Before Engine Company 15 could arrive, Mrs. Hill prevented the 500 children from being panic-stricken by announcing that classes were being let out early “as it was Purim.”  The New York Times reported “The children marched out quietly” and the fire fighters put out the blaze.

In the fall of 1910 an arsonist was determined, for whatever reason, to destroy the tenement building at No. 170 Clinton Street.  During the first week of November four unsuccessful attempts were made to set fire to the structure.  After those attempts failed, he apparently turned to the building next door at No. 172.  This time he was rewarded.

The fire started in the basement and spread rapidly through the airshaft.  It was discovered then 19-year old Jacob Andrer started down the stairway with his three younger siblings.  The residents of the building, mostly impoverished immigrants, were thrown into a panic.

When Engine Company 15 reached the scene, tragedy had already occurred.  Jacob Andrer had alerted his parents, 60-year old Rebecca Andrer and Rabbi Samuel Andrer, of the quickly growing danger.  There was no way down, so the family of six, who lived on the third floor, started up the fire escape to the roof.  Part way up Rebecca lost her footing on the rickety stairs and fell, nearly taking the rabbi with her.  Her body smashed on the courtyard pavement.

Fire Engine Company 15 rescued the other residents of the building, including the rest of the Andrer family and four children trapped in a fourth floor flat.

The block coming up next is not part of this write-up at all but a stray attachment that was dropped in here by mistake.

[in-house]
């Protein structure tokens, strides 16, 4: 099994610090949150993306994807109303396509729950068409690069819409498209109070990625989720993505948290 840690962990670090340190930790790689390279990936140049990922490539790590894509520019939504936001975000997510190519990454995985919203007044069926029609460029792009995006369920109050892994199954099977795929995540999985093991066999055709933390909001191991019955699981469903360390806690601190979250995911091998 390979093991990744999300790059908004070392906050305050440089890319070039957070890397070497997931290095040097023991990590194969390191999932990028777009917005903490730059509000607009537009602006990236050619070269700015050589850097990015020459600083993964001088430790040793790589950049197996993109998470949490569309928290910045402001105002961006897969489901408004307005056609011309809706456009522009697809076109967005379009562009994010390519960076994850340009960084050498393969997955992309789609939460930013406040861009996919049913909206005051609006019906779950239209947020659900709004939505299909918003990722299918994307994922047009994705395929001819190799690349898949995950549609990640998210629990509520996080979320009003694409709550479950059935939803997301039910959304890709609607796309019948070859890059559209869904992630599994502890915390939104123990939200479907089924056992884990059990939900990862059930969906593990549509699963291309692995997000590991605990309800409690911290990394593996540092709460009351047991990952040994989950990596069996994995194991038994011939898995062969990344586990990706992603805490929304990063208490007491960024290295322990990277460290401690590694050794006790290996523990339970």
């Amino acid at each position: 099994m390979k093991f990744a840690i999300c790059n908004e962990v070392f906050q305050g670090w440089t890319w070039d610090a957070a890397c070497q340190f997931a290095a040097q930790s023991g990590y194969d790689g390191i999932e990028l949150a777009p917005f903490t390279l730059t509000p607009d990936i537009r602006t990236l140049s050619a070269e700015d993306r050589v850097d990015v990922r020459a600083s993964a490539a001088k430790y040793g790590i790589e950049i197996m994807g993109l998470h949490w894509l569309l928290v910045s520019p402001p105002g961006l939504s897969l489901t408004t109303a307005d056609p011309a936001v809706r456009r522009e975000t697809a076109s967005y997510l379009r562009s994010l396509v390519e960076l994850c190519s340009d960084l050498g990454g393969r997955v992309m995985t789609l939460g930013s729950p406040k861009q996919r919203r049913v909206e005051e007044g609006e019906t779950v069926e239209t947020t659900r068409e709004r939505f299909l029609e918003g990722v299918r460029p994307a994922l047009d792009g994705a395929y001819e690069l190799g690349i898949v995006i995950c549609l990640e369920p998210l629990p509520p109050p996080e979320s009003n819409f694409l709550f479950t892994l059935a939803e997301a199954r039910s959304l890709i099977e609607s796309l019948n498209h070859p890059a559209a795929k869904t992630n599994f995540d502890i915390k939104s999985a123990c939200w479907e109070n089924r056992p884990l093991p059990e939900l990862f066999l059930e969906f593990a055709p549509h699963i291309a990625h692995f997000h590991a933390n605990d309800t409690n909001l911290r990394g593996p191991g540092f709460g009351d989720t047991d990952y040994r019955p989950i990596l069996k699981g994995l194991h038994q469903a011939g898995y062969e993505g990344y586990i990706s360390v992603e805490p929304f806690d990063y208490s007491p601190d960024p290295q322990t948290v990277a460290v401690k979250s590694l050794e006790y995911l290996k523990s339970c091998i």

Boys play in the street in front of the fire station in 1939.  from the collection of the New York Public Library
The heroism of the fire fighters was not reserved to conflagrations.  When the United States entered World War II, fireman Peter J. Dannhardt left Engine Company No. 15 to fight for his country.  He never returned.  The men of the station house pooled their money to pay for a bronze plaque in his memory.  Affixed to the firehouse wall, it was unveiled by his parents on his 30th birthday, July 6, 1946.

The station lost another firefighter in a bizarre accident that year. At around 3:30 on the morning of December 30, the Company responded to a ground floor grocery store fire at No. 234 Henry Street, just one block away.  The blaze was under control an hour later, but Engine Company No. 15 remained for “overhauling” operations.  At 5:25 the fire truck was just pulling into the firehouse when somehow 34-year old Daniel Krauss was thrown from the truck.  He died in the hospital at 6:49 that morning.

In 1975 the City was on the verge of financial collapse.  City employees, like sanitation workers, were being laid off or their number of work days cut back.  The closing of fire stations was seen as another cost cutting method.  When Mayor Abraham Beame’s administration announced that Engine Company No. 15 was on the list of stations to be closed, the neighborhood rebelled.  On July 11 more than 200 demonstrators marched in front of the Fire Department Headquarters on Church Street in protest.

Rather surprisingly, the protestors, many of whom were elderly, were heard.  Engine Company No. 15 remained active.  But then in 2002 the Company moved to a firehouse on nearby Pitt Street.  The old LeBrun-designed building sat vacant, its cast iron tag ENGINE COMPANY NO. 15 removed from above the bay doors.


In 2007 the City transferred ownership to the Henry Street Settlement.  A repurposing plan designed by preservation architects J. Lawrence Johns & Associates and Beyer Blinder Belle Architects will result in a multi-function community and Settlement space while preserving the historic integrity of the design.

photographs by the author

No comments:

Post a Comment